- In our first visit to the National Gallery, we enjoyed Joachim Beucklaer's Four Elements, where worldly goods for their own sake are ostentatiously displayed in a festival of materialism. Or so most think. Biblical scenes are in fact concealed in the distance of each painting, if one knows where to look. As we learned from T.J. Gorringe's brilliant book-length commentary on these works, “The turn to the secular may not be a sign of Christianity losing its grip, but, on the contrary, of realizing its true implications.”
- Eric Gill's motto of sorts, beautifully displayed in his Gill Sans font at the Tate Britain, expressed the truth we kept encountering on our trip. The Latin phrase from Aquinas' commentary on Pseudo-Dionysius translates, "The beauty of God is the cause of the being of all that is." Or as one student put it more directly, "The artists we're encountering are for Jesus even if they don't know it."
- As we headed to the Hay-on-Wye HowTheLightGetsIn philosophy festival, we expected something akin to a neo-pagan British Burning Man. Instead, one of our own found a gloriously tiny prayer-book dedicated to her own name in this sea of books, and Rowan Williams (a speaker this year) was ubiquitous, happily jockeying with whatever else is on offer for twenty-first century hearts and minds.
- In a lecture we enjoyed on Celtic Spirituality, St. Patrick's phrase, "Christ in every eye that sees me" seemed to apply to all eyes that met ours in London, Oxford and Wales, or even from the past in the National Portrait Gallery. Student after student pointed out how they felt Christ refracted in the wildly diverse population that surrounded us, from the residents erecting a memorial in our neighborhood after a tragedy, to the Catholic nuns who lived right next door.
- Ours was a Wesley-haunted trip. We encountered memorials to him everywhere, and not just in churches. There he was in the massive Aldersgate flame ("my sins, even mine") at the entrance to the Museum of London, filled with material evidence of London's Christian history. Wesley - whose message sprung from the churches he was kicked out of into the very streets - kept reminding us of the message of justification by faith which he preached, and which remains freshly offensive and invigorating in every age.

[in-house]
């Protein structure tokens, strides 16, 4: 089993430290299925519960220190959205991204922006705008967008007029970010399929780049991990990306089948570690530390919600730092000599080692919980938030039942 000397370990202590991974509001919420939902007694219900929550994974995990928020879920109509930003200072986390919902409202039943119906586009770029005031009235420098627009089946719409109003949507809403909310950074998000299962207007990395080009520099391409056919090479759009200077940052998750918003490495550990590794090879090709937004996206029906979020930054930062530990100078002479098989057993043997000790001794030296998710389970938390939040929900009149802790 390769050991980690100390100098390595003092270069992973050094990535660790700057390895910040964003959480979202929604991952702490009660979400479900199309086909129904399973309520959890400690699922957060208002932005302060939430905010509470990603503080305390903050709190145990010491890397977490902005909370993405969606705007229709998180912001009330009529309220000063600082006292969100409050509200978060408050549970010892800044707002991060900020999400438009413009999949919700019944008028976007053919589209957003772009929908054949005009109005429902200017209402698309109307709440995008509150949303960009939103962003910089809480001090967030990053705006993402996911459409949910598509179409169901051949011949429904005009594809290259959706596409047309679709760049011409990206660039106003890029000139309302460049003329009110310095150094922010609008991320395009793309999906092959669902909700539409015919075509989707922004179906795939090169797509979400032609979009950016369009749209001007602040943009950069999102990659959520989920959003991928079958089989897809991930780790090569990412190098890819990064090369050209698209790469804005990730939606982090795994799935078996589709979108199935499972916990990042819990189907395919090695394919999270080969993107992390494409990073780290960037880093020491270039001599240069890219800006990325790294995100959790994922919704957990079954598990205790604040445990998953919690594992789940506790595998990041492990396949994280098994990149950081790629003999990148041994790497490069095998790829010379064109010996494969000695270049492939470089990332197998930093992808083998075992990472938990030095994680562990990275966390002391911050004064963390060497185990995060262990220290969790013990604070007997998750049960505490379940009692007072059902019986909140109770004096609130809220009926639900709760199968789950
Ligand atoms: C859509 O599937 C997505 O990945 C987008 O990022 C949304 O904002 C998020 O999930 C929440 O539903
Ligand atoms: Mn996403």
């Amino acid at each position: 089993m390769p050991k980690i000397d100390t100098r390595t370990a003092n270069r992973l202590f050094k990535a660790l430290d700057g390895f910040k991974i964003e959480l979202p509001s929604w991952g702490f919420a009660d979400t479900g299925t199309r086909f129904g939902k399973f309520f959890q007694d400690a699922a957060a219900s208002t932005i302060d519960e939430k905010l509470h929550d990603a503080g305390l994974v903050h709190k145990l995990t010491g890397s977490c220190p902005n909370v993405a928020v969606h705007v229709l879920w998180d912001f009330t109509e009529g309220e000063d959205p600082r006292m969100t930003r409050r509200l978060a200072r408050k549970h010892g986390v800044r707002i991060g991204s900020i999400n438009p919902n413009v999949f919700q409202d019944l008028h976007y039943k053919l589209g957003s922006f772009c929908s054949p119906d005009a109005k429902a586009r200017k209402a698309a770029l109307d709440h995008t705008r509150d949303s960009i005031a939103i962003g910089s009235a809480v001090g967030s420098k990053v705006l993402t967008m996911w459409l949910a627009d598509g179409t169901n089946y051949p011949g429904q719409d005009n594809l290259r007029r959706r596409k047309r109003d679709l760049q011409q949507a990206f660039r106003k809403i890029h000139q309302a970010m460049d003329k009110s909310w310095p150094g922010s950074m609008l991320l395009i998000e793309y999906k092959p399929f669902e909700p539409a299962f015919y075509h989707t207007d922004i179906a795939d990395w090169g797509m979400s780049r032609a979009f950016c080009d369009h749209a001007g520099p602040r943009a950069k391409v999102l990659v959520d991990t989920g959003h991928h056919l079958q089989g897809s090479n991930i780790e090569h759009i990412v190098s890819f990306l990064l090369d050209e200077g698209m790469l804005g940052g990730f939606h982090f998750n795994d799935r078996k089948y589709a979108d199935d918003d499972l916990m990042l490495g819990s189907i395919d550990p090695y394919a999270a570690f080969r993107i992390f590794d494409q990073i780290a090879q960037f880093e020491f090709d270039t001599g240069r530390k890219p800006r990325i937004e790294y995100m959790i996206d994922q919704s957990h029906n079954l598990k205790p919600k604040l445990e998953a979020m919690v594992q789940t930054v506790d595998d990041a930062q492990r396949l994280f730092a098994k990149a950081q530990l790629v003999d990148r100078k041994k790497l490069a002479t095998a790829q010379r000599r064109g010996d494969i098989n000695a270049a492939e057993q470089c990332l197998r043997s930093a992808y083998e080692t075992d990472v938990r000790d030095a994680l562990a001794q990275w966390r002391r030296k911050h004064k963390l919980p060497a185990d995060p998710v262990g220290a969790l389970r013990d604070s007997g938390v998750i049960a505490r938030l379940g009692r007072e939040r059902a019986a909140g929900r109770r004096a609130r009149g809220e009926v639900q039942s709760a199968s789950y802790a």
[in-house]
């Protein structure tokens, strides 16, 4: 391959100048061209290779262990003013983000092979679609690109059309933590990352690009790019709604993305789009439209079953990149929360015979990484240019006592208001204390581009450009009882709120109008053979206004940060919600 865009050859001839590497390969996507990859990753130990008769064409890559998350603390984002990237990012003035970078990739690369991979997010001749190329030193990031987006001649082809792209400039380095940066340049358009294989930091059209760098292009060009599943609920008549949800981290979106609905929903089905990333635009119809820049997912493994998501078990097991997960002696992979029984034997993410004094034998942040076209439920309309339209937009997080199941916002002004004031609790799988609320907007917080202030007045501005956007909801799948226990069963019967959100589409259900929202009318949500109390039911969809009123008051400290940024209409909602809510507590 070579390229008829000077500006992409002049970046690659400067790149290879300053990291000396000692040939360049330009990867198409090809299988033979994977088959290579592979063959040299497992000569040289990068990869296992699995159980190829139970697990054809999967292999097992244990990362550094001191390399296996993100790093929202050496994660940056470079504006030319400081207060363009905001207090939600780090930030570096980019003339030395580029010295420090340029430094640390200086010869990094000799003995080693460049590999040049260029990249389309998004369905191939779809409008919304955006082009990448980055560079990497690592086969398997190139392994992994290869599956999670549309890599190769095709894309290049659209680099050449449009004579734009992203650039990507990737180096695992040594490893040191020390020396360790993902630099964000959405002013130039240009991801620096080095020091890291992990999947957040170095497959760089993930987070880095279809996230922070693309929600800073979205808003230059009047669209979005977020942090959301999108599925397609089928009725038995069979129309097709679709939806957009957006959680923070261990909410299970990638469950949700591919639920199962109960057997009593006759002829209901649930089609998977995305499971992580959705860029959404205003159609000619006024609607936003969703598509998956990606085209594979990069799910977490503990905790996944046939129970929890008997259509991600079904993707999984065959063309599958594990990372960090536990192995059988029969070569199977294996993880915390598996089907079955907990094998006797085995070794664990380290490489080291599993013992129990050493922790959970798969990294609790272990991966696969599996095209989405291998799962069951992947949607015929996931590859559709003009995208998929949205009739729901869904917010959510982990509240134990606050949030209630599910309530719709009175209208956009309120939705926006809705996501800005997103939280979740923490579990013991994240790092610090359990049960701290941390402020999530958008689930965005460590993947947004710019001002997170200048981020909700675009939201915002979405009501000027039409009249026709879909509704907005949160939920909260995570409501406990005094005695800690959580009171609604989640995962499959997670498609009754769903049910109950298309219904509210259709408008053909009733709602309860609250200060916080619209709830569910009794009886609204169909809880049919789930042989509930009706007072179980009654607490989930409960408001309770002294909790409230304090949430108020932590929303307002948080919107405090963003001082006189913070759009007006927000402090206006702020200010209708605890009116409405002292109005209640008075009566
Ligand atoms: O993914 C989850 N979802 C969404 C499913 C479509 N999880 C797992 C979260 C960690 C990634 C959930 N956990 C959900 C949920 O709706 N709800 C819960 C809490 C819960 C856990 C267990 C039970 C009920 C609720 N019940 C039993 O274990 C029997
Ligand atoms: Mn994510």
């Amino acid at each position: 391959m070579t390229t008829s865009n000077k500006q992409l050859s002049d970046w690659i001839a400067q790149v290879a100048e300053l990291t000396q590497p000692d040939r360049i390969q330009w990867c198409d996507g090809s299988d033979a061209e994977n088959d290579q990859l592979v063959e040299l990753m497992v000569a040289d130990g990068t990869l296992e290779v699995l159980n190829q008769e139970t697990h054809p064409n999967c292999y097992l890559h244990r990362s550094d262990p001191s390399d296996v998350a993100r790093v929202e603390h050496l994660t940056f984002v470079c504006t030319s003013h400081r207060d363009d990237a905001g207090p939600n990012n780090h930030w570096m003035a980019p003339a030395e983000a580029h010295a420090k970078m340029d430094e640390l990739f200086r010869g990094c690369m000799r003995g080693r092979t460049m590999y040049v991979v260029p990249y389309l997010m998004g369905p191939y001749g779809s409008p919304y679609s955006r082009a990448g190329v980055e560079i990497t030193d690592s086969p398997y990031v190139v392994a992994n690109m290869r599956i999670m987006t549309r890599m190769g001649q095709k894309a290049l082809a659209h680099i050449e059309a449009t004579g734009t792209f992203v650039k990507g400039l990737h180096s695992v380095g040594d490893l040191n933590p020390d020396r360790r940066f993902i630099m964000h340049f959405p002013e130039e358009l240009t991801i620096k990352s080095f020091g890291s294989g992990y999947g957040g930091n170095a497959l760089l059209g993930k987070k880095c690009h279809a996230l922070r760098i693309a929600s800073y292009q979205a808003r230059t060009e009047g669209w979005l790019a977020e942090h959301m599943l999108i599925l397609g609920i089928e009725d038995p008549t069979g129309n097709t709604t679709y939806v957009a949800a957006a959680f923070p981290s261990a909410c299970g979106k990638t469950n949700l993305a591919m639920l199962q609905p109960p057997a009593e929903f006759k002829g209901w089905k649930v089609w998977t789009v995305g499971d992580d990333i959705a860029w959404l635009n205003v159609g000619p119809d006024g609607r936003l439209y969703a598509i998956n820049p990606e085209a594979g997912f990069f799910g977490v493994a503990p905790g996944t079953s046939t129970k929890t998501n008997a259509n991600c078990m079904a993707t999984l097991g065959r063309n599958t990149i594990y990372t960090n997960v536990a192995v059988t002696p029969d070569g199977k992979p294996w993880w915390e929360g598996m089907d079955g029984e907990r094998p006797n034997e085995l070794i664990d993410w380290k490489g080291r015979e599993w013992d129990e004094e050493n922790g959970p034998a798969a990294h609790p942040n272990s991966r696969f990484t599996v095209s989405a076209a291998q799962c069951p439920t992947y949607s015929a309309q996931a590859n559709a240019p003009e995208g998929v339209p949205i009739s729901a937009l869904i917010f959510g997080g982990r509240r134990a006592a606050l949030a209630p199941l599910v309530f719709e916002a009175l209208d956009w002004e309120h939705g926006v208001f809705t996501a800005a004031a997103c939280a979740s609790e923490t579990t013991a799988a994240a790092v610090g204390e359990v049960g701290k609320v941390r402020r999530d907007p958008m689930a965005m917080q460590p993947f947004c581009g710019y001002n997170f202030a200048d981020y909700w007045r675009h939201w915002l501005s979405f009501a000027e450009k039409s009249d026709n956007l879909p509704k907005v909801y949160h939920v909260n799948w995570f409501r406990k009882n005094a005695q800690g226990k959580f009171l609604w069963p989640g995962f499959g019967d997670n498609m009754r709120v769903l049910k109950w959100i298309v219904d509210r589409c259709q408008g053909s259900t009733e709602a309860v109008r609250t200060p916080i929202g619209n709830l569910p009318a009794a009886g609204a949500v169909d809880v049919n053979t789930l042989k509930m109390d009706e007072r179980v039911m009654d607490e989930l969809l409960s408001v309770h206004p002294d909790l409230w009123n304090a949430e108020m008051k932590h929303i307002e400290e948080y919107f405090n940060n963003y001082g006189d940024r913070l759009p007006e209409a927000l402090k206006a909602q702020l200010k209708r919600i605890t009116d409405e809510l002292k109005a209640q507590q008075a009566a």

- It was not only Stanley Spencer's The Resurrection, Cookham (1924-27) that overwhelmed us at the Tate Britain, with the entire population rising from the dead, but also his depiction of "Swan Upping at Cookham" (1915-19). Spencer description of his inspiration sounded this sacred-in-the-secular theme yet again: "The village seemed as much a part of the atmosphere prevalent in the church as the most holy part of the church."
- We were led through galleries in Burmondsey (London's chief gallery district) by artist Alastair Gordon. An active artist and a no-nonsense believer, Ally went so far as to ask us to pray that God would keep a Christian art subculture from developing in London so that Christians would keep working in the wider world of art.